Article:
Category: Professional Posters
Purpose: Extracorporeal life support (ECLS) provides advanced respiratory or cardiac support for patients who fail conventional life support therapies such as mechanical ventilation. There are two modalities of ECLS. Venovenous (VV) ECMO provides respiratory support and is indicated for hypoxic respiratory failure with mortality risk of 80% or greater. Venoarterial (VA) ECMO provides circulatory and respiratory support and is indicated for cardiogenic shock. In June 2017, Baptist Health Care launched the only ECMO center in Northwest Florida. The purpose of this study was to compare ECMO survival rates at Baptist during the inaugural year to national survival rates.
Methods: The institutional review board approved this retrospective chart review. All patients initiated on ECMO from July 1, 2017 to June 30, 2018 were included in this study. Baptist Health Care data was imported from local electronic health records (EHR) and analyzed in a spreadsheet utilizing pivot tables. EHR data collected included patient age, ECMO modality and duration, and date of expiration or discharge. National ECLS data was retrieved from the Extracorporeal Life Support Organization (ESLO) registry. Data collected from the registry included number and type of ECMO runs, duration, and survival by support mode from January 2014 to January 2019. The primary outcome was ECMO survival and survival to discharge or transfer at a community hospital compared with national survival rates.
Results: Baptist Health Care had a total of 13 runs of ECMO during its inaugural year of providing ECLS. Nine patients were initiated on VV ECMO for respiratory support and four patients on VA ECMO for circulatory support. The average age was 44 years, the youngest patient was 16 and the oldest was 75. The average run time was six days. The shortest successful run was three days and the longest was 16 days. Baptist VV ECMO survival rate was 78% (n= 7), and survival rate to discharge or transfer was 67% (n= 6). Comparatively, the national ECLS registry reported 7,793 pulmonary runs over a five-year period and the survival rate was 69% (n= 5,445), and survival rate to discharge or transfer was 60% (n= 4,732). An absolute difference of 9% and 7% respectively for pulmonary support. Baptist VA ECMO survival was 50% (n=2) and survival to discharge or transfer was also 50% (n=2). Comparatively, the national ECLS registry reported 9,711 runs and the survival rate was 58% (n= 5,703), and survival to discharge or transfer was 42% (n= 4,159). An absolute difference of 8% for both measures of cardiac support.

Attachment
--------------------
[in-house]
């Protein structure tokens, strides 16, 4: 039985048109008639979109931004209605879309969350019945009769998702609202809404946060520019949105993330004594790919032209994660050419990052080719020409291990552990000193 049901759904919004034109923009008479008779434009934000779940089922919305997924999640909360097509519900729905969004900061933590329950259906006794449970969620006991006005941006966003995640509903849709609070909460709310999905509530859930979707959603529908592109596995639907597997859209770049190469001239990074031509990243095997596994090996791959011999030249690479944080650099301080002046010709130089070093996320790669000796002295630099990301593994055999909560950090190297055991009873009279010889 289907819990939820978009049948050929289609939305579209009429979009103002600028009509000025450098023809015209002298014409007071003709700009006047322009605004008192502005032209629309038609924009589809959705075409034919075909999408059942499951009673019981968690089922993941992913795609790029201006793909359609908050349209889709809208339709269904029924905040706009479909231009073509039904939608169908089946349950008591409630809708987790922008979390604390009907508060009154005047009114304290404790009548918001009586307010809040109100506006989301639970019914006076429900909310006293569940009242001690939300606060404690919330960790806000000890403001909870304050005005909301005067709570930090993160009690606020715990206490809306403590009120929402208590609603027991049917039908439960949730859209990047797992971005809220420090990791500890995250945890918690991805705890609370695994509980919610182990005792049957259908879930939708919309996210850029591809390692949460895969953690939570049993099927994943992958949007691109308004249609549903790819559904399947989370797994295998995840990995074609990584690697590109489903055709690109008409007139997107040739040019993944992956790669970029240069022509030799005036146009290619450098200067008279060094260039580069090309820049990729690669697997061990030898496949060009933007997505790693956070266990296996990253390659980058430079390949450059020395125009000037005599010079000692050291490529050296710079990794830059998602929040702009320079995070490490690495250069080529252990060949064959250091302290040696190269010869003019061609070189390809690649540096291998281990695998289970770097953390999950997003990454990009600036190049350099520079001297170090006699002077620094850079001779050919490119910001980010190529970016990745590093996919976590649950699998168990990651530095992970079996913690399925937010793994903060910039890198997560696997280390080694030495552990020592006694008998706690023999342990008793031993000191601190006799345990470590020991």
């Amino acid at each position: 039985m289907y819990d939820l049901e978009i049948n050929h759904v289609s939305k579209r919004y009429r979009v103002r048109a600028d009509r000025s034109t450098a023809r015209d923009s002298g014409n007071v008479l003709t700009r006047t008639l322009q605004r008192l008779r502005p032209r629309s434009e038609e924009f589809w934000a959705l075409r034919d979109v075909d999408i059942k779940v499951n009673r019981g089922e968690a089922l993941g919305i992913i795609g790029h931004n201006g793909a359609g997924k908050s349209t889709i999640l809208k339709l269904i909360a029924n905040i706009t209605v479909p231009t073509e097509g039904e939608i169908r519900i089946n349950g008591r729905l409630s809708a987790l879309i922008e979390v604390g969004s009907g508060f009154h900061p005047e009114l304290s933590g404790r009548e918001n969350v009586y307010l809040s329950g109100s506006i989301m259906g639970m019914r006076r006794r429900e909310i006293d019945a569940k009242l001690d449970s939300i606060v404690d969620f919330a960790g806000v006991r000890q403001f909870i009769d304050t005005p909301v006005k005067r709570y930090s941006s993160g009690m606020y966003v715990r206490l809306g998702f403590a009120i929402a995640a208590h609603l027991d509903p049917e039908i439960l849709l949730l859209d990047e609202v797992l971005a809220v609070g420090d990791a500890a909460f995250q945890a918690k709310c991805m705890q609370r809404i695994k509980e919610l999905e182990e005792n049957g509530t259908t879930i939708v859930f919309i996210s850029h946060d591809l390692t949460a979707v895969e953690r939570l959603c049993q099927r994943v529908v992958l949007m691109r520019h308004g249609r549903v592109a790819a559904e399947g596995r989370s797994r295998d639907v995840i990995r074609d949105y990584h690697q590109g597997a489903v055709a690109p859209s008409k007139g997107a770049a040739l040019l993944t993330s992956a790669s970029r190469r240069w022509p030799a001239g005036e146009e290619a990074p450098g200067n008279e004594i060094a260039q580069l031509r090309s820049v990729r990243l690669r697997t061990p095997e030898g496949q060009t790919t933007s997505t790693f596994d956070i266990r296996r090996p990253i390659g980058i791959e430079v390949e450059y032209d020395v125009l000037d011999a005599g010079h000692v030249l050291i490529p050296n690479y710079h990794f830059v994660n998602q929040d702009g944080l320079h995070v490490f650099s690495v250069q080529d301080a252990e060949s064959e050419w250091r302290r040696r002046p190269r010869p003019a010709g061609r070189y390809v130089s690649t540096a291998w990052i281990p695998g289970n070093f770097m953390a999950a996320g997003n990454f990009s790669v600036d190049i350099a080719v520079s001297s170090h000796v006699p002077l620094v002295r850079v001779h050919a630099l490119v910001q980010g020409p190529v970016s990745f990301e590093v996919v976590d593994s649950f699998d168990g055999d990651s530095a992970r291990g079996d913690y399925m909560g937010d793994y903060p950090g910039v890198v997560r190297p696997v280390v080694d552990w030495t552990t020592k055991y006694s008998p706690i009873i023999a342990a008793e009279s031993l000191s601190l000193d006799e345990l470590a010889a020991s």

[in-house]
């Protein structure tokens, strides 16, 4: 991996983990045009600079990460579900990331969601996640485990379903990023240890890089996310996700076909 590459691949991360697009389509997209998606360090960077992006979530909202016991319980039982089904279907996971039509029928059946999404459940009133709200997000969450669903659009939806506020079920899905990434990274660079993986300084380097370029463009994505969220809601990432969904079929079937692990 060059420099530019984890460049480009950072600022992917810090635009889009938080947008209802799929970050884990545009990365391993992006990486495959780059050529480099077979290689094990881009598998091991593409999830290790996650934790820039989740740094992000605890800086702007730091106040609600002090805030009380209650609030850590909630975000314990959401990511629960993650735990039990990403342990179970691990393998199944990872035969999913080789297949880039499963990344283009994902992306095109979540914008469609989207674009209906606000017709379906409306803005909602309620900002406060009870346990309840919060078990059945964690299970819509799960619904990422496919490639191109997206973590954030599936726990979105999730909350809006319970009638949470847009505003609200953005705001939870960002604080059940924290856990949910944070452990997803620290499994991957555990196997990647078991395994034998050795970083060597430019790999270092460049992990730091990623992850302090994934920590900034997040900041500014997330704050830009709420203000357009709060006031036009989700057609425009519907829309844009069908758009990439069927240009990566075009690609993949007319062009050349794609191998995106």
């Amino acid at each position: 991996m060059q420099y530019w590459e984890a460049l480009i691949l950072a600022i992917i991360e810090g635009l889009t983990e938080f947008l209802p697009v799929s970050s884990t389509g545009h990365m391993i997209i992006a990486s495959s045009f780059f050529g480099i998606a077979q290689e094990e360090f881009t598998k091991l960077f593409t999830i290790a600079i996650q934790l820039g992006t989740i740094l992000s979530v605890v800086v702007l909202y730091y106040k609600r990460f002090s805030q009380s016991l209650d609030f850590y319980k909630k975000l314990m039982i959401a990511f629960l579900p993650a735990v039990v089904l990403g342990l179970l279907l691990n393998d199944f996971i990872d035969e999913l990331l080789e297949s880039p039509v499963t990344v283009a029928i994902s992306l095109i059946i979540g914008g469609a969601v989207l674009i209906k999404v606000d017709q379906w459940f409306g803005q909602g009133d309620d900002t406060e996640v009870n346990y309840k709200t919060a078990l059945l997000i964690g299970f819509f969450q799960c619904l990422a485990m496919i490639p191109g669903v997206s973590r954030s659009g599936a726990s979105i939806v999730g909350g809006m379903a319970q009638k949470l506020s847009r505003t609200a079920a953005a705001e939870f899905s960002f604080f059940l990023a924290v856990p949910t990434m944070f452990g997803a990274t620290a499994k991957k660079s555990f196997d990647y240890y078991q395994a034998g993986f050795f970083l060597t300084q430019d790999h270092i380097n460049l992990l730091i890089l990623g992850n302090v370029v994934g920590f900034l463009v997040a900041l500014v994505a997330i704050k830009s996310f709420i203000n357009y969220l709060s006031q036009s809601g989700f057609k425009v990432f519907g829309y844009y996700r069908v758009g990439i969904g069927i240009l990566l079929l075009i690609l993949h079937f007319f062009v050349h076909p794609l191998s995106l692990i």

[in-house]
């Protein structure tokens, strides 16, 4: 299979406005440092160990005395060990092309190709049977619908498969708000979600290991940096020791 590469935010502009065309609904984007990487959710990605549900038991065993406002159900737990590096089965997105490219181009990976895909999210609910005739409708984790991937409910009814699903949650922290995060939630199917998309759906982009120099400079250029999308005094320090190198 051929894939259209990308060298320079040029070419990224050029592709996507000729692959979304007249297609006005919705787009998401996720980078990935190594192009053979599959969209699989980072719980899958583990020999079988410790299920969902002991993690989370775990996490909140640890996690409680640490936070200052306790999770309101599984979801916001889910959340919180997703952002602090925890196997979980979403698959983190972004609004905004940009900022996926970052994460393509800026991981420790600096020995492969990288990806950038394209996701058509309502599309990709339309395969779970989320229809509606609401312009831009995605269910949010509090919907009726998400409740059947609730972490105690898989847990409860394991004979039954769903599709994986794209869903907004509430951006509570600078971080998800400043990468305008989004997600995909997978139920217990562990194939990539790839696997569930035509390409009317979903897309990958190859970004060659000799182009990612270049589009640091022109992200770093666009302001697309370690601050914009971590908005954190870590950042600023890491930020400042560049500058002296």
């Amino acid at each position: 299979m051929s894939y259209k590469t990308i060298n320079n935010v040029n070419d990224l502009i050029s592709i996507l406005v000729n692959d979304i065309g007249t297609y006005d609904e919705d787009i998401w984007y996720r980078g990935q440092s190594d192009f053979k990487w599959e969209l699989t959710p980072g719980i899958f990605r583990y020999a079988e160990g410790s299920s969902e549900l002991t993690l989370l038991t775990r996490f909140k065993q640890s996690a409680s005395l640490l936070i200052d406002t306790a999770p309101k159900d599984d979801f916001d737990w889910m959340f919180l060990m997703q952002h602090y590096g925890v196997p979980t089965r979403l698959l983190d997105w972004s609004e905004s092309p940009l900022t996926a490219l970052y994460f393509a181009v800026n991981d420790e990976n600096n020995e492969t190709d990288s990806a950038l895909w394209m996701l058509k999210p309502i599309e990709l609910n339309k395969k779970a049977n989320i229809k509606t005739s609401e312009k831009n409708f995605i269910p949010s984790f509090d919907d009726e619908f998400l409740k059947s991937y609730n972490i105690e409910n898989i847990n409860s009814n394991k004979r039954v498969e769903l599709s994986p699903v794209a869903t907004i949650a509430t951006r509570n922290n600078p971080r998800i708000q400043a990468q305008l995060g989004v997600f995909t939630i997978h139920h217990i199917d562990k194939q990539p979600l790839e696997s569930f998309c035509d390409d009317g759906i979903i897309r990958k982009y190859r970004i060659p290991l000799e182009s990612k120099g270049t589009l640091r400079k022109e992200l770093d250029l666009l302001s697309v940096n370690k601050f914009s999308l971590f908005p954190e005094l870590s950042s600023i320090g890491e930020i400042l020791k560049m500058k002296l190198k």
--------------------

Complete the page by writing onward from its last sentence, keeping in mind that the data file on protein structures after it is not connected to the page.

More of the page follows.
Conclusion: Baptist Health Care ECMO survival rates were comparable to ESLO national registry outcomes. This study validates ECLS programs can be established at a community hospital successfully. Effective implementation at similar facilities will provide easier accessibility to life saving ECMO services for patients in various geographical locations.